Nothing could be a bigger, more difficult endeavor with more moving parts or opportunities for failure than taking over another country, or removing a foreign leader, or swinging an election. It requires, above all, solid, reliable intelligence: the exact locations of enemy leaders, insight into their plans and strategies, accurate accounting of their weapons and assets. And yet despite the fact that the Unites States has an absolutely miserable track record in this area, starting with the attack on Pearl Harbor and including virtually every foreign military effort we have conducted since then. Either through corruption or plain old incompetence, nearly everything we have done overseas has either failed or made things demonstrably worse. Korea, Iran (’53), Cuba, Vietnam, Iran (’79), Afghanistan (’79), Grenada, Nicaragua, Iran-Contra, Iraq (’91), Afghanistan (’01), Iraq (’03)… failure after bungle after failure. (For far, far, far more depth and detail on each and every one of these debacles, I highly recommend Tim Weiner’s “Legacy of Ashes,” a comprehensive history of the CIA from its post-WWII formation up to 2005.)

So one story about a “welfare queen” means that government efforts to ease the burden on the less fortunate are so manifestly doomed to fail as to be not even worth attempting, but decades of abject failure abroad just means we need to throw more blood and more treasure at the problem.

Understand, I am not saying that ISIS is not a problem that needs to be solved by the military. I am not suggesting that we stick our head in the sand and just hope it all goes away. If our ratio of intelligence failures to successes was a little better than 20-to-1 over the last 50 years, I would be right there with all these Republicans urging Obama to dump 500,000 troops in there and get it sorted out before the start of Spring Training.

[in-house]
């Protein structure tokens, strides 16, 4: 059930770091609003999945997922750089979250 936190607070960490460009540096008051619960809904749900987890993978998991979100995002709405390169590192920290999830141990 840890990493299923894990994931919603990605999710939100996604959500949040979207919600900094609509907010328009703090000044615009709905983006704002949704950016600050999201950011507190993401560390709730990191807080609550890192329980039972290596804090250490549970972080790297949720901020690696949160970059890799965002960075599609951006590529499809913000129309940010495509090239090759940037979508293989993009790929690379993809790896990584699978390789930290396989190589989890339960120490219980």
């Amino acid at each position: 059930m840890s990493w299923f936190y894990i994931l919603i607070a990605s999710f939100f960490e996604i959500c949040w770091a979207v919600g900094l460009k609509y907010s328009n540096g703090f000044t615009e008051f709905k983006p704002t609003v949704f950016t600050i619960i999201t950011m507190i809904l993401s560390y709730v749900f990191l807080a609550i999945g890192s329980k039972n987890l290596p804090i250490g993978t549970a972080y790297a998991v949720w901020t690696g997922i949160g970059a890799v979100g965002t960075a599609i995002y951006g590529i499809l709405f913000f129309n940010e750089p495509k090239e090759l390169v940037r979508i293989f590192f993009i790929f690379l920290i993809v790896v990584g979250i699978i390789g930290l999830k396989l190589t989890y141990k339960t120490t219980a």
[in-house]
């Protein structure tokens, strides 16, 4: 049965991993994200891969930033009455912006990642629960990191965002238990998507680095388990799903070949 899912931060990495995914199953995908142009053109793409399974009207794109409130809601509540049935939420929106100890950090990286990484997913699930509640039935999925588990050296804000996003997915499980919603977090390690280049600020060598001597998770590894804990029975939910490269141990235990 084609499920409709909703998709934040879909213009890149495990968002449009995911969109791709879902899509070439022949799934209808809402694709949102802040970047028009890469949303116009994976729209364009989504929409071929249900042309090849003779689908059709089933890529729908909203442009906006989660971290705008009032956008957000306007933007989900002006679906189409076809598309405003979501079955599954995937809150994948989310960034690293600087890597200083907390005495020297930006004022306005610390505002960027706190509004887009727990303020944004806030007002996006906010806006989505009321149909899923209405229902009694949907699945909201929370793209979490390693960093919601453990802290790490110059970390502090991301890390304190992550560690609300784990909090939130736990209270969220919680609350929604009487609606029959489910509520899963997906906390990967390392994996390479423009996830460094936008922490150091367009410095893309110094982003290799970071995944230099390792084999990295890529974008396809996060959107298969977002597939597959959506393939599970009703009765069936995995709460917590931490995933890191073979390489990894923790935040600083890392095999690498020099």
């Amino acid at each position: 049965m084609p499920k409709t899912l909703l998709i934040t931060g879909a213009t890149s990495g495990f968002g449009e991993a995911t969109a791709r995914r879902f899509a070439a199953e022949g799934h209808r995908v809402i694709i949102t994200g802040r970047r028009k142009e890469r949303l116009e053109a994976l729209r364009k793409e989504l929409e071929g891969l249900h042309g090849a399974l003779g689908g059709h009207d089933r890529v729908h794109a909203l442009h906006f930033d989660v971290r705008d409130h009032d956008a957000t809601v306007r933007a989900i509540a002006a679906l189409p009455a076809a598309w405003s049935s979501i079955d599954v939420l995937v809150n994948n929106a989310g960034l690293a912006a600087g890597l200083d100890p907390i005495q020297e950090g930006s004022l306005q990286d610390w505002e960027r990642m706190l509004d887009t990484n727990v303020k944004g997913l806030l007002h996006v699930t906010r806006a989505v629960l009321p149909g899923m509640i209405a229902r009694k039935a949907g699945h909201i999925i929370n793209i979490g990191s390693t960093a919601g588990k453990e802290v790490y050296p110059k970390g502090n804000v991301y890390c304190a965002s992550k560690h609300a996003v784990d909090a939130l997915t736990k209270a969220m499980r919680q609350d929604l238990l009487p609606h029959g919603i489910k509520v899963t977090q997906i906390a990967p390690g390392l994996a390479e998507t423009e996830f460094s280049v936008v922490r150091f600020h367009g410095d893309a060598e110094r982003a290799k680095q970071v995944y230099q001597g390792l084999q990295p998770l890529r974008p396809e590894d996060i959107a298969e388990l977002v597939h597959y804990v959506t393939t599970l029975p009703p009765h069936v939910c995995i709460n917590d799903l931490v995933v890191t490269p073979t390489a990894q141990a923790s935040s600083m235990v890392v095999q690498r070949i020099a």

But it is not that black and white. You need to speak the language, you need to know the culture, you need to understand the history, you need reliable intelligence sources if you want to go into another country; if you don’t, you’ll only make it worse.

For example, during the debate, Ted Cruz promised to carpetbomb Raqqa, the city that ISIS has taken as its home base. When Wolf Blitzer pointed out that Raqqa is 90% civilians, unaffiliated with ISIS or terrorism, Cruz blithely promised that his carpetbombing campaign would kill only “the right people,” either unaware or unconcerned that the very definition of “carpetbombing” is to drop bombs all over, without regard to casualties. It doesn’t take a genius to understand that when you bomb a city where 90% of the people are civilians, 90% of the casualties are going to be civilians, and you are going to create as many or more new terrorists as you just killed.

I would hope that any commander-in-chief would follow the Hippocratic Oath: First, do no harm — in this case, do no harm to the delicate balance of power. Obama gets this, which is why although he has already ordered 9,000 airstrikes on ISIS targets, he is holding back on committing ground troops or toppling any foreign leaders. He’s showing that he understands the limits of our government’s power. I think they used to call that kind of thinking “conservative.”